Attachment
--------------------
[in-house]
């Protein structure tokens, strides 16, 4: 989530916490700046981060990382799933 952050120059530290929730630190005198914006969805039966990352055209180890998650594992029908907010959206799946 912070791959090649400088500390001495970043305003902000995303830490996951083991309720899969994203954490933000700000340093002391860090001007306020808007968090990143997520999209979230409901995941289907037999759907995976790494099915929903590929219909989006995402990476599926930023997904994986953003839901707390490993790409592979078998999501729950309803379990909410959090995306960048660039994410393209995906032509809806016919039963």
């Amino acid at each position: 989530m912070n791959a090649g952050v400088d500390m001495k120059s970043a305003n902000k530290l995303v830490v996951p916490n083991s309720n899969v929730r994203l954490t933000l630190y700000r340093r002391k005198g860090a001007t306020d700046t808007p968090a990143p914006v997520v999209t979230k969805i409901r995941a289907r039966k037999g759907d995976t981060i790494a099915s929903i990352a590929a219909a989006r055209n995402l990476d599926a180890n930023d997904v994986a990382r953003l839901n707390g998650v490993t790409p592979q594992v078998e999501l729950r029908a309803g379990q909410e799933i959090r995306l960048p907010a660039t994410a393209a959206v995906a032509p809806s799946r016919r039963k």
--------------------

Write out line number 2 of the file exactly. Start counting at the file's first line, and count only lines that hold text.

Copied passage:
């Protein structure tokens, strides 16, 4: 989530916490700046981060990382799933 952050120059530290929730630190005198914006969805039966990352055209180890998650594992029908907010959206799946 912070791959090649400088500390001495970043305003902000995303830490996951083991309720899969994203954490933000700000340093002391860090001007306020808007968090990143997520999209979230409901995941289907037999759907995976790494099915929903590929219909989006995402990476599926930023997904994986953003839901707390490993790409592979078998999501729950309803379990909410959090995306960048660039994410393209995906032509809806016919039963």